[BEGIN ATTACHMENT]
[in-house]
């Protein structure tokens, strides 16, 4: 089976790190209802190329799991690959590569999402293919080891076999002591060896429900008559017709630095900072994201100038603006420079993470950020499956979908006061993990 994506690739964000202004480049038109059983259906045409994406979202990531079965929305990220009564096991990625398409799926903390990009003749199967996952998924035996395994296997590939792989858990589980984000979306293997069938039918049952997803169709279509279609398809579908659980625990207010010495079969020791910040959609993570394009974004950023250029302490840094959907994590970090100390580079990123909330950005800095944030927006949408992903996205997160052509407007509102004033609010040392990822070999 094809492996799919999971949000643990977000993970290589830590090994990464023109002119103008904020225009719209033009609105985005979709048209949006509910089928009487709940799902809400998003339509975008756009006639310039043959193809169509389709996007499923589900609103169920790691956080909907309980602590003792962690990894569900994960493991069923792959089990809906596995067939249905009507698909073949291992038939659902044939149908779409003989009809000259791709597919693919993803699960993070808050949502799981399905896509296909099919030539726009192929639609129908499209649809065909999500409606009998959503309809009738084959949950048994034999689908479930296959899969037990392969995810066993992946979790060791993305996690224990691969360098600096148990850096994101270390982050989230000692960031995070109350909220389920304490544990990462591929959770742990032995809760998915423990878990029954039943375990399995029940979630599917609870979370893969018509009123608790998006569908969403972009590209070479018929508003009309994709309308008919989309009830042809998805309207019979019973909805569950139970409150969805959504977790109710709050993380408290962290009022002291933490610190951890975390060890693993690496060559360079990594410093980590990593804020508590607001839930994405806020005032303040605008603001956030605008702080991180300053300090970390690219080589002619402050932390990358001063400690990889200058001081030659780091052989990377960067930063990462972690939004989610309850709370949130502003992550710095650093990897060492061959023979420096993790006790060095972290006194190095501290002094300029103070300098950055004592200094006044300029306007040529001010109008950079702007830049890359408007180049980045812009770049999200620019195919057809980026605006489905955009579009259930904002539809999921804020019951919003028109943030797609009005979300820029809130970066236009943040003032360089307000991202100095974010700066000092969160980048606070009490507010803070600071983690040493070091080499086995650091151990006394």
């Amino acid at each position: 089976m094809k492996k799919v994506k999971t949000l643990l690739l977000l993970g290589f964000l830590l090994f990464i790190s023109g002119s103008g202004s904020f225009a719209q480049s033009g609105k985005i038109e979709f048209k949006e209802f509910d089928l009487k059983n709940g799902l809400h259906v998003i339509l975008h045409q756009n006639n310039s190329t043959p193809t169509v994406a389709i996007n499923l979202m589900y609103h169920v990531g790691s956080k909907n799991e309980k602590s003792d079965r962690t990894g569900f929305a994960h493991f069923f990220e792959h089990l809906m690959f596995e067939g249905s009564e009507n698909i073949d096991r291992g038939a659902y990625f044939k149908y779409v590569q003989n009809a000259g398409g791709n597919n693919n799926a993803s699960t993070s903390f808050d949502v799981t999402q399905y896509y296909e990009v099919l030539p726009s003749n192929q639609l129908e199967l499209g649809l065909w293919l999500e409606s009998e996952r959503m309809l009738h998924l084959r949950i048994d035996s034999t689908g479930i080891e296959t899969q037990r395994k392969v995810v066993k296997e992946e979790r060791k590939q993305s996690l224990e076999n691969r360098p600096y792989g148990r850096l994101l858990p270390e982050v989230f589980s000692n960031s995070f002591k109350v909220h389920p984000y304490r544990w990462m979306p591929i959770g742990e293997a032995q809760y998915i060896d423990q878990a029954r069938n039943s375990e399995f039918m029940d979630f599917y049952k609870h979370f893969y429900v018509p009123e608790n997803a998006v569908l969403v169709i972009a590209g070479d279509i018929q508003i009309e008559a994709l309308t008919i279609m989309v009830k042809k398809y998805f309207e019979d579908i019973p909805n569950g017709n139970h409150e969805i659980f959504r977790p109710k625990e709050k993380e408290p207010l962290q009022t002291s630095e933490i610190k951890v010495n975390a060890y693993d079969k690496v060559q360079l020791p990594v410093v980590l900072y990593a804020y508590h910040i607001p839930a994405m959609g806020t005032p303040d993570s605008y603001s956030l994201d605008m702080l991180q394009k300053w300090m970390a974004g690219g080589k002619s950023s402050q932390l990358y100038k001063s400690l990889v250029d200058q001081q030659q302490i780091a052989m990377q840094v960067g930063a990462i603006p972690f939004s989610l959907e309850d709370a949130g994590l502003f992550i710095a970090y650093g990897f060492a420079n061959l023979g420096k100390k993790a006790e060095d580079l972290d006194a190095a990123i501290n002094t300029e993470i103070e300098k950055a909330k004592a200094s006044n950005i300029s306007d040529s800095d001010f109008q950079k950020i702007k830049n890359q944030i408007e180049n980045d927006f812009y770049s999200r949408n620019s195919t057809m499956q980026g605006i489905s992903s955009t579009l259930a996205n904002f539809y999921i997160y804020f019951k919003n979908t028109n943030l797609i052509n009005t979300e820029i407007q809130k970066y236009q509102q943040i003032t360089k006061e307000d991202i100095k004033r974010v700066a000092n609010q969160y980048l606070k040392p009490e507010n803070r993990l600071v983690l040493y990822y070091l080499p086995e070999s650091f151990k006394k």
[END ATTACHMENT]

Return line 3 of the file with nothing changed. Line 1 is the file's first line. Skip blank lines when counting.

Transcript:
């Amino acid at each position: 089976m094809k492996k799919v994506k999971t949000l643990l690739l977000l993970g290589f964000l830590l090994f990464i790190s023109g002119s103008g202004s904020f225009a719209q480049s033009g609105k985005i038109e979709f048209k949006e209802f509910d089928l009487k059983n709940g799902l809400h259906v998003i339509l975008h045409q756009n006639n310039s190329t043959p193809t169509v994406a389709i996007n499923l979202m589900y609103h169920v990531g790691s956080k909907n799991e309980k602590s003792d079965r962690t990894g569900f929305a994960h493991f069923f990220e792959h089990l809906m690959f596995e067939g249905s009564e009507n698909i073949d096991r291992g038939a659902y990625f044939k149908y779409v590569q003989n009809a000259g398409g791709n597919n693919n799926a993803s699960t993070s903390f808050d949502v799981t999402q399905y896509y296909e990009v099919l030539p726009s003749n192929q639609l129908e199967l499209g649809l065909w293919l999500e409606s009998e996952r959503m309809l009738h998924l084959r949950i048994d035996s034999t689908g479930i080891e296959t899969q037990r395994k392969v995810v066993k296997e992946e979790r060791k590939q993305s996690l224990e076999n691969r360098p600096y792989g148990r850096l994101l858990p270390e982050v989230f589980s000692n960031s995070f002591k109350v909220h389920p984000y304490r544990w990462m979306p591929i959770g742990e293997a032995q809760y998915i060896d423990q878990a029954r069938n039943s375990e399995f039918m029940d979630f599917y049952k609870h979370f893969y429900v018509p009123e608790n997803a998006v569908l969403v169709i972009a590209g070479d279509i018929q508003i009309e008559a994709l309308t008919i279609m989309v009830k042809k398809y998805f309207e019979d579908i019973p909805n569950g017709n139970h409150e969805i659980f959504r977790p109710k625990e709050k993380e408290p207010l962290q009022t002291s630095e933490i610190k951890v010495n975390a060890y693993d079969k690496v060559q360079l020791p990594v410093v980590l900072y990593a804020y508590h910040i607001p839930a994405m959609g806020t005032p303040d993570s605008y603001s956030l994201d605008m702080l991180q394009k300053w300090m970390a974004g690219g080589k002619s950023s402050q932390l990358y100038k001063s400690l990889v250029d200058q001081q030659q302490i780091a052989m990377q840094v960067g930063a990462i603006p972690f939004s989610l959907e309850d709370a949130g994590l502003f992550i710095a970090y650093g990897f060492a420079n061959l023979g420096k100390k993790a006790e060095d580079l972290d006194a190095a990123i501290n002094t300029e993470i103070e300098k950055a909330k004592a200094s006044n950005i300029s306007d040529s800095d001010f109008q950079k950020i702007k830049n890359q944030i408007e180049n980045d927006f812009y770049s999200r949408n620019s195919t057809m499956q980026g605006i489905s992903s955009t579009l259930a996205n904002f539809y999921i997160y804020f019951k919003n979908t028109n943030l797609i052509n009005t979300e820029i407007q809130k970066y236009q509102q943040i003032t360089k006061e307000d991202i100095k004033r974010v700066a000092n609010q969160y980048l606070k040392p009490e507010n803070r993990l600071v983690l040493y990822y070091l080499p086995e070999s650091f151990k006394k």